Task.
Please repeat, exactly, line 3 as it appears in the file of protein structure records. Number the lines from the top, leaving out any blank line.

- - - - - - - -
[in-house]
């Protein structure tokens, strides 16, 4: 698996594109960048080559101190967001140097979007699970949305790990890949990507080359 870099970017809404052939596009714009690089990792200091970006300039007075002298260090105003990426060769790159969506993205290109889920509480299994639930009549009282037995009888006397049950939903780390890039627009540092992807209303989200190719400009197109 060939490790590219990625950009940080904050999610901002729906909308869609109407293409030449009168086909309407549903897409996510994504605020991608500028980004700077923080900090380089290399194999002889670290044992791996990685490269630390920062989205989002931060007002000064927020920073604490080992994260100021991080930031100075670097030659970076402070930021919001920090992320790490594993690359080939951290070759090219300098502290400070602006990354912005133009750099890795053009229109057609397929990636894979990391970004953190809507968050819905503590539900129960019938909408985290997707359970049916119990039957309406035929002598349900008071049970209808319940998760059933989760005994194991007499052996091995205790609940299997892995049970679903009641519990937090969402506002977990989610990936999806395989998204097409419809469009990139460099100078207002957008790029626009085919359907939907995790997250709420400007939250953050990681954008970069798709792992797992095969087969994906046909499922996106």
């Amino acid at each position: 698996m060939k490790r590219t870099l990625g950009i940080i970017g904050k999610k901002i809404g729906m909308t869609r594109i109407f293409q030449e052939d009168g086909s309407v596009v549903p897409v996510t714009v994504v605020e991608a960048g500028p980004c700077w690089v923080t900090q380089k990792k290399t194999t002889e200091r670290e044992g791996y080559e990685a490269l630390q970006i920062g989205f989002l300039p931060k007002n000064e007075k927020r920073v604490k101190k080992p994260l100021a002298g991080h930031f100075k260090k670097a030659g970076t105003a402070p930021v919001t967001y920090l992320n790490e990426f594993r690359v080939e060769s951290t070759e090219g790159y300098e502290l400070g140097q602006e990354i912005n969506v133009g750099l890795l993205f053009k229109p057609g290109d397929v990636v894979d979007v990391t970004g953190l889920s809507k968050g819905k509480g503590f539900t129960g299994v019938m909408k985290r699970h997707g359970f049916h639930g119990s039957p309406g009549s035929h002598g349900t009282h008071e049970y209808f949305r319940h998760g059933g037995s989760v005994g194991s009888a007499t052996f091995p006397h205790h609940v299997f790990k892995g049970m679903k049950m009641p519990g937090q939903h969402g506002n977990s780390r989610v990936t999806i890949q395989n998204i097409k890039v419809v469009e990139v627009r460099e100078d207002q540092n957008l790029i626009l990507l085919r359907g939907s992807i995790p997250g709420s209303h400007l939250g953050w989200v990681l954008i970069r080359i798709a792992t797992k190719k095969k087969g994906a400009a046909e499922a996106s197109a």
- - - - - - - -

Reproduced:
């Amino acid at each position: 698996m060939k490790r590219t870099l990625g950009i940080i970017g904050k999610k901002i809404g729906m909308t869609r594109i109407f293409q030449e052939d009168g086909s309407v596009v549903p897409v996510t714009v994504v605020e991608a960048g500028p980004c700077w690089v923080t900090q380089k990792k290399t194999t002889e200091r670290e044992g791996y080559e990685a490269l630390q970006i920062g989205f989002l300039p931060k007002n000064e007075k927020r920073v604490k101190k080992p994260l100021a002298g991080h930031f100075k260090k670097a030659g970076t105003a402070p930021v919001t967001y920090l992320n790490e990426f594993r690359v080939e060769s951290t070759e090219g790159y300098e502290l400070g140097q602006e990354i912005n969506v133009g750099l890795l993205f053009k229109p057609g290109d397929v990636v894979d979007v990391t970004g953190l889920s809507k968050g819905k509480g503590f539900t129960g299994v019938m909408k985290r699970h997707g359970f049916h639930g119990s039957p309406g009549s035929h002598g349900t009282h008071e049970y209808f949305r319940h998760g059933g037995s989760v005994g194991s009888a007499t052996f091995p006397h205790h609940v299997f790990k892995g049970m679903k049950m009641p519990g937090q939903h969402g506002n977990s780390r989610v990936t999806i890949q395989n998204i097409k890039v419809v469009e990139v627009r460099e100078d207002q540092n957008l790029i626009l990507l085919r359907g939907s992807i995790p997250g709420s209303h400007l939250g953050w989200v990681l954008i970069r080359i798709a792992t797992k190719k095969k087969g994906a400009a046909e499922a996106s197109a």